|Saturday, 17 April 2021|
Athens News Agency: Daily News Bulletin in English, 06-01-18
From: The Athens News Agency at <http://www.ana.gr/>January 18, 2006
 PM Karamanlis unveils Constitutional revision proposals at ND parliamentary group meeting
ATHENS, 18/1/2006 (ANA)The possibility for hiring in the public sector with open-term contracts, changes in the system of promotions to senior ranks in the justice system, the institution of a Constitutional Court, the establishment of non-state universities, changes to the parliamentary immunity, and changes to the professional incompatibility clause for Members of Parliament, are among the provisions contained in prime minister Costas Karamanlis' proposal for the revision of the country's Constitution, which he unveiled on Tuesday while addressing a meeting of his ruling New Democracy party's (ND) parliamentary committee.
Pointing out the constitutional provisions slated for revision, Karamanlis said that, in the sector of Education, the changes he proposed aimed at allowing the establishment of no-state, non-profit universities, as well as the establishment of branches of foreign universities, under the same prerequisites.
The second sector slated for reform was justice. He proposed that the presidents of the country's three supreme courts -- the Areios Paghos supreme court (the highest court of appeal, with both penal and civil sections), the Council of State (the supreme administrative court), and the Council of State Auditors (the supreme court for fiscal matters) -- should be selected only from among the Court's vice-presidents, while the vice-presidents themselves should be selected only from among the 10 most senior members of the courts under the specific supreme court's jurisdiction. He also proposed that a fixed term be established for the vice-presidents of the three supreme courts.
Karamanlis further proposed the establishment of a Constitutional Court with a fixed composition, whose authorities would include: the final ruling of the constitutionality of laws, following recourse by the plenary of the Supreme Courts; supervision of transparency in the finances of the political parties and candidate MPs; investigation of the "source of wealth" statements of the MPs; and the imposition of severe sanctions which would also include forfeiture of the MP position.
"The present system of checks by Parliament must change. Those being censured cannot also be those conducting the censuring," he said.
He also proposed the adoption of a regulation that would avert the burdening of the budget with sums concerning previous years in the execution of court rulings with retroactive application.
Regarding the political system, Karamanlis' proposal contains guarantees in three directions. Firstly, transparency in the finances of the political parties and tickets, with parallel prohibition of the use of additional radio and television time beyond that stipulated. Second, transparency in the campaign and operational expenditures of the candidate MPs. Third, transparency in the finances of the MPs and the members of government, through consolidation of the "source of wealth" statement requirement and the provision of strict regulations for implementation of the requirement.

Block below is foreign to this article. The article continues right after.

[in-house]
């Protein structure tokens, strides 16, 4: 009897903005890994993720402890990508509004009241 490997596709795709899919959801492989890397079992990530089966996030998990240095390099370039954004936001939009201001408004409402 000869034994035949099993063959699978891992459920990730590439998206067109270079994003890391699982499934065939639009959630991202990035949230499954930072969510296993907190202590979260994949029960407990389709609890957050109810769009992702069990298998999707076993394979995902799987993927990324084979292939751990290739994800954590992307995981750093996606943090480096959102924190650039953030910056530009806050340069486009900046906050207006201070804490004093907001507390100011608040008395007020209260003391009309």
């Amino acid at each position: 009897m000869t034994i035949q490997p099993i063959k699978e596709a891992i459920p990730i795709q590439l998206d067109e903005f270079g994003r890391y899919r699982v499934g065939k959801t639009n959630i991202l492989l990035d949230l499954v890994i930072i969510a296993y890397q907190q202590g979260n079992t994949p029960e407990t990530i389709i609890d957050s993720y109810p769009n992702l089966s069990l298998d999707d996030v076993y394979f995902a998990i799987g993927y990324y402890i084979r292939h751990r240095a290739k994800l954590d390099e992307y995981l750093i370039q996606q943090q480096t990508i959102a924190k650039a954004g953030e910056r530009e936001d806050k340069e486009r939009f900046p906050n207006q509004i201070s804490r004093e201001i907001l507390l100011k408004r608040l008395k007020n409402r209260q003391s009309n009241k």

Supervision of the implementation of the new regulations would be assigned to the Constitutional Court.
The premier further referred to the ownership status, financial situation and financing of the mass media, saying that control of the concentration in the media was of great importance. Regarding the more specific provisions concerning the primary shareholder, he said the revision should be effected in the broader spirit of the Constitution in order to confront collusion.
"The clash with corruption and collusion was, is and will be head-on," Karamanlis stressed.
For the purpose of ensuring full transparency in the operation of the public sector, Karamanlis proposed that the agreements of high financial value entered into by the public sector should be audited by a special composition of the Council of State Auditors. He proposed, in other words, a stricter and more efficient audit of public sector contracts so as to avert and neutralize, at the outset, phenomena of collusion, corruption and wasteful spending of public monies.
With respect to changes on issues concerning the MPs, parliamentary immunity and professional incompatibility, Karamanlis proposed that it should be clearly stipulated that the lifting of parliamentary immunity would not be approved only if parliament ascertained that the lifting of immunity was being sought for political transgression or other political reasons. "In other words, it must be clarified that parliamentary immunity does not mean impunity for the MPs," he said.
He further proposed amendment of the Constitutional provision concerning the professional incompatibility of the MPs. He proposed that the "absolute" incompatibility clause be replaced by a "partial incompatibility" clause.
Another proposal was to increase the number of MPs elected without crosses of preference (on ballot tickets) -- the Deputies of State -- with the premier proposing a doubling of the number from 1/20 of the total number of MPs to 1/10.
Karamanlis also proposed changes in the sector of the environment, and spoke of an urgent need for spatial planning, with the linking of the use of forest expanses to the corresponding spatial plan, adding that the official documentation for the designation of a forest expanse needed to date back to the year in which the country's Constitution came into effect, 1975.